“But it doesn’t look like butter….”
When my oldest was in preschool, I asked if she wanted to try apple butter on her toast, and when I placed it on the table, I could tell by her face that she was confused. “But it doesn’t look like butter,” she said.
For folks who haven’t enjoyed the taste of a fruit or vegetable butter, it’s basically a spread like jam or jelly, only with a softer, more paste-like consistency, and it is extremely easy to make your own, especially if you own a crock pot. You simply slowly cook the fruit for a long time so that it breaks down completely. And homemade fruit or vegetable butters are very allergy friendly because you control what goes into the recipe.
Folks who have been reading my posts for a while know that I like recipes which require little work, and making fruit or vegetable butter in the crock pot fits the bill perfectly. And this time of year, when I’m looking for a myriad of ways to use apples and pumpkin, making them into “butters” is ideal, though fruit and vegetable butters can be made with just about any fruit or vegetable… apples, plums, pumpkins, squash, peaches, mangoes, strawberries, turnips, cherries….
You simply chop the fruit or vegetable into pieces which you place into your crockpot. For fruit like apples, pears, plums, etc… I don’t even peel the fruit. I simply core and slice, because the nutrients are in the skins, and you’re cooking the fruit for so long that the skins break down. Vegetables with hard rinds like pumpkin and squash, though, you’ll want to peel.
Once the fruit or vegetables are in the crock pot, you can decide if you want to make the butter plain or spice it up. Adding spices like cinnamon, nutmeg, ginger, coriander, cloves, etc…, or flavors like lemon or vanilla or orange peel, etc… adds dimension to the flavor. For folks who want a sweeter butter, you can add some agave or truvia or coconut sugar (or sugar if you use it). Unless my fruit is very tart, however, I don’t add any sweetener.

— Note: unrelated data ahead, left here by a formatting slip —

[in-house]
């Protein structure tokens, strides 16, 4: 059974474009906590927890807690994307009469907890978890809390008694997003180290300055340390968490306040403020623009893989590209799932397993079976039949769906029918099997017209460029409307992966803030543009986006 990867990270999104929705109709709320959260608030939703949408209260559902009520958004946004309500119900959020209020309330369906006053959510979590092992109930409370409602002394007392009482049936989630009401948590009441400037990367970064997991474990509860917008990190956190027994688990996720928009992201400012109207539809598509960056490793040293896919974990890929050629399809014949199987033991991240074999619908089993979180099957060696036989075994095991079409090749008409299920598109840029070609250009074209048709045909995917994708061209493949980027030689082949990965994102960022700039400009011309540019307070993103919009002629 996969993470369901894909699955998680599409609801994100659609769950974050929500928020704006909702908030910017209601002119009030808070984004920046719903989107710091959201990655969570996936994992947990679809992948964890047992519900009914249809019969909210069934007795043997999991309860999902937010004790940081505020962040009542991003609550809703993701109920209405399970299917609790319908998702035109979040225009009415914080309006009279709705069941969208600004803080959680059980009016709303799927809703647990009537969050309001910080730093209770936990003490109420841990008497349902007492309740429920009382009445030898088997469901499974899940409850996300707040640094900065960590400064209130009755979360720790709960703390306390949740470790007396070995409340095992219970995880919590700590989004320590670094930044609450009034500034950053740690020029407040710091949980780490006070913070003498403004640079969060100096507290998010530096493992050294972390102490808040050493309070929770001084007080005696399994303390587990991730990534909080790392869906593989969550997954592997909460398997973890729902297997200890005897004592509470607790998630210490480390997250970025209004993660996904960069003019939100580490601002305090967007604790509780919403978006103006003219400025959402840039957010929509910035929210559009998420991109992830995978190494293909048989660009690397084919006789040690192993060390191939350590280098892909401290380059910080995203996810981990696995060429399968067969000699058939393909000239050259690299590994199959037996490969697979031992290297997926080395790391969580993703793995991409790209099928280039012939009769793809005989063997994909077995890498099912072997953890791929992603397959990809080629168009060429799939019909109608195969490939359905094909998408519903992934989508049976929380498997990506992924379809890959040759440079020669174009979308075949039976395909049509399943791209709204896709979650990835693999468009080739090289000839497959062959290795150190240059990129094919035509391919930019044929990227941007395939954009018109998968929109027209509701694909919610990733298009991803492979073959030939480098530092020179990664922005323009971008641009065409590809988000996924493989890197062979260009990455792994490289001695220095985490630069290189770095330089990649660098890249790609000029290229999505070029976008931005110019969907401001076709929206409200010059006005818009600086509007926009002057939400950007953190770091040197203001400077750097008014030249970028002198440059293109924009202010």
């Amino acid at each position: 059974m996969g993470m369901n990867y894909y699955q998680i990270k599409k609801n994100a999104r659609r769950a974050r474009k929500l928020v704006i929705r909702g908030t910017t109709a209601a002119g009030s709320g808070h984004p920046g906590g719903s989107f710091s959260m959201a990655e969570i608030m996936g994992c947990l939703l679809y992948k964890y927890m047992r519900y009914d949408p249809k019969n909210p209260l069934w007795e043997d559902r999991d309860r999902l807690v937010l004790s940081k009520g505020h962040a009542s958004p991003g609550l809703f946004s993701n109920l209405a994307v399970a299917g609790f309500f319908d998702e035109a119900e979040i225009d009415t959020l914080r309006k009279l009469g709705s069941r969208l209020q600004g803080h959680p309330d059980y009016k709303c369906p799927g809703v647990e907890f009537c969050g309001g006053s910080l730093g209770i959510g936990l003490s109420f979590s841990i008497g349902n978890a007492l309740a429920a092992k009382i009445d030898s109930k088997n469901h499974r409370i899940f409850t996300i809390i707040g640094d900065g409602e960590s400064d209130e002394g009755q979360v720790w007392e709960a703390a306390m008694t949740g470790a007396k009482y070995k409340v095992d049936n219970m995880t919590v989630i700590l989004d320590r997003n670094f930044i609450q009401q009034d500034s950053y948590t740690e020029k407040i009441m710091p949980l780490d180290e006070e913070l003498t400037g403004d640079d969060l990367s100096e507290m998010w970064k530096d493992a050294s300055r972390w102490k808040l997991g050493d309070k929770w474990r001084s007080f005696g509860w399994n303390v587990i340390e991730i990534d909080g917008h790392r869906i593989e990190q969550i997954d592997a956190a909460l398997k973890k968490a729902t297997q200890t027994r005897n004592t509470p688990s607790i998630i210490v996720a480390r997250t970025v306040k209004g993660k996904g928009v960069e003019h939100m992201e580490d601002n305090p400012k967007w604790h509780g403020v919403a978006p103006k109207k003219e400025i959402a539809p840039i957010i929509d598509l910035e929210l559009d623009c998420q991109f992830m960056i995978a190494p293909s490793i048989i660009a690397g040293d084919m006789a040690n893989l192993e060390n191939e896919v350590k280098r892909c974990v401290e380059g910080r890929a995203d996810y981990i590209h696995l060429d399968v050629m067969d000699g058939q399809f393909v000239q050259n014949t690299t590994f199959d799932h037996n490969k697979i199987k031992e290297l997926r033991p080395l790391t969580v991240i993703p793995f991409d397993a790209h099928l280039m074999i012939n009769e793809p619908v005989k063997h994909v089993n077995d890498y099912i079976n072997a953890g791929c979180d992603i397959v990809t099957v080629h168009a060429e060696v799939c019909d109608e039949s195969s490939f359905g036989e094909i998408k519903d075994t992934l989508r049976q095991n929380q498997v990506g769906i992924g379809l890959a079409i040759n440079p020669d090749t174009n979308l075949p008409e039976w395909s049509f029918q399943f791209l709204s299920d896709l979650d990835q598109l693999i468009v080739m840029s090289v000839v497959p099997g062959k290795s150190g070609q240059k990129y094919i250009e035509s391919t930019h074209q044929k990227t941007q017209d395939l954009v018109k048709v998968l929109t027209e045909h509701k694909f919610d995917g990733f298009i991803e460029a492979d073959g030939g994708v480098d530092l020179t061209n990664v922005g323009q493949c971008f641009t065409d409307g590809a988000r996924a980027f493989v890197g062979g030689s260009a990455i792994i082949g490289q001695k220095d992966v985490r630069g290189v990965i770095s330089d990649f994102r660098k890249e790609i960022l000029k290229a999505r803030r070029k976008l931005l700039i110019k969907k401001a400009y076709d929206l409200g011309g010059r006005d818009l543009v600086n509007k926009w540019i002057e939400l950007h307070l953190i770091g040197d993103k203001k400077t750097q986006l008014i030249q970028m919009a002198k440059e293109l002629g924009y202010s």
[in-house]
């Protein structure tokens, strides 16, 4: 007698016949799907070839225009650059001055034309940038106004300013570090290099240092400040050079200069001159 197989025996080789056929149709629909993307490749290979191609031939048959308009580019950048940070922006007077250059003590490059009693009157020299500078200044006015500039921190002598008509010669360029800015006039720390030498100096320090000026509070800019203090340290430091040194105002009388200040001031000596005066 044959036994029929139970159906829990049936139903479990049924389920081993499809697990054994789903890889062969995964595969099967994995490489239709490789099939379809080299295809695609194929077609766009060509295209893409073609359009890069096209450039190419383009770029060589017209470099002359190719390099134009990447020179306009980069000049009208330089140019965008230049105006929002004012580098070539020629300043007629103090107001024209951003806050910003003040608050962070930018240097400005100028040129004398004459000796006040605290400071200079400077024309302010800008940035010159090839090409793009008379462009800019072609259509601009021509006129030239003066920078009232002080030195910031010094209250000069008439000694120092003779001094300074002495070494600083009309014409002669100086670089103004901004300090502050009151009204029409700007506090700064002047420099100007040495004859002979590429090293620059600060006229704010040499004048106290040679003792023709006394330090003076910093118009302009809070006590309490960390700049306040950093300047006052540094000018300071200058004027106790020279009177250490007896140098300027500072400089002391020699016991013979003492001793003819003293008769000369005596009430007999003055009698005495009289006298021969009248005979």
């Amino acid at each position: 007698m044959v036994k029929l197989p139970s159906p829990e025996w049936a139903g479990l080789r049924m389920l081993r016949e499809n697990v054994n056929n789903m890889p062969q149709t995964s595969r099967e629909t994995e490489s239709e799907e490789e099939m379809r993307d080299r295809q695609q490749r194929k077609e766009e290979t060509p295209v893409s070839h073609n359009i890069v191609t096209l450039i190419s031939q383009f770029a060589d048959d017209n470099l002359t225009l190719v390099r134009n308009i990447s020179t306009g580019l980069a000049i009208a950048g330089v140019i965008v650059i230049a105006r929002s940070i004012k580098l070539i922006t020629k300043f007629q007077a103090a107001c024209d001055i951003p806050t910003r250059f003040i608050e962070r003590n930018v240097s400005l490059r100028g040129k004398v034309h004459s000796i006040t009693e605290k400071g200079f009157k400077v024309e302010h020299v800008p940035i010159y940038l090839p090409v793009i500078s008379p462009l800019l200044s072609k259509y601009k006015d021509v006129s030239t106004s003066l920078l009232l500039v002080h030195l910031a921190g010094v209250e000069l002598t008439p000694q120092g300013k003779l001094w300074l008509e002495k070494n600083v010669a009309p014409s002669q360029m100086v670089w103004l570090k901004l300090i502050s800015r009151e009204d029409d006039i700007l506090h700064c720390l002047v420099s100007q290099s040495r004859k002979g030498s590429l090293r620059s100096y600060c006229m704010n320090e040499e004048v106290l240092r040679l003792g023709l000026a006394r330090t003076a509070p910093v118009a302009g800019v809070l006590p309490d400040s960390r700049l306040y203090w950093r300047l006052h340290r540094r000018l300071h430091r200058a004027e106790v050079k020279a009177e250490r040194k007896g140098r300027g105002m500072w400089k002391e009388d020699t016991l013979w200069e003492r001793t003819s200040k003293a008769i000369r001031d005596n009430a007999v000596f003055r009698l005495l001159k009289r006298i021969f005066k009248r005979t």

Then you just turn your crock pot to low and let the fruit break down over a long period of time. How long will depend on the amount you’re making and the thickness of your fruit or vegetable, anywhere from 6 to 12 hours. You want to cook the fruit or vegetables long enough that the consistency is very thick, way past applesauce consistency. Some folks recommend propping the top of your crock pot lid to help with evaporation. I’ve never done that and haven’t had any problems with the fruit being too watery, but you can choose which way you’d like to try.
Once your fruit or vegetables are completely cooked down, you can cool them and have a chunky butter or you can puree the fruit or vegetables with a food process or blender into a smoother butter. Your choice. The butters will keep well in the fridge for a couple of weeks, or you can freeze them for several months. If you want to extend the life of the fruit butter in the fridge, you can add sugar and lemon juice which help to preserve the fruit and keep mold from growing. And of course, you can always can the butters if you are one the type to can, which I am not. *grin*
Fruit butters can be used in place of butter and jams on toasts, muffins and scones. It can be used in place of applesauce in recipes. It can be used to thicken sauces. It can be added to cookies and pies for a richer flavor. The list is endless. For myself, I like to make muffins with the butters, and below I’ve pasted in recipe that is one of my favorite creations. I have used apple butter, pumpkin butter, winter squash butter, and strawberry butter so far, and I can’t wait to try some others!
Fruit Butter Muffins
8 ounces of chopped dried fruit, your choice
1 cup gluten free instant oats
1 1/2 cup boiling water
2 tbsp ground golden flaxseed
6 tbsp water
3 cups gluten free flour blend (I like to use a garbanzo bean, sorghum, and oat flour blend)
2 tsp baking powder
1 tsp baking soda
1/2 tsp salt
2 tsp cinnamon
1 tsp nutmeg
1 tsp ginger
3/4 cup plant base oil (extra light olive, safflower, avocado, etc…)
1/2 cup fruit or vegetable butter
2 tbsp apple cider vinegar
1. Preheat the oven to 350 degrees and line 24 muffin cups with cupcake liners or grease them so the muffins won’t stick to your pan.
2. Mix the chopped dried fruit with the oats in a bowl, and pour the boiling water over them, pushing the dates and oats down into the water so they are covered. Let sit.
3. Whisk together the ground flax seed with the water, and set aside.
4. Whisk together the flour, baking powder, baking soda, salt, cinnamon, nutmeg, and ginger. Set aside.
5. Mix the oil with the fruit butter, oatmeal mixture, and the flax meal mixture.
6. Make a hole in the center of the dry ingredients and pour in the wet ingredients along with the apple cider vinegar. Mix up quickly just until the dry ingredients are moist.
7. Evenly scoop the muffin batter among the 24 muffin cups and bake for 15 minutes or until the cupcakes are golden and puffed and a toothpick inserted in the center comes out clean.
8. Remove the muffins to a wire rack and cool completely. These keep well in a tightly covered tupperware container.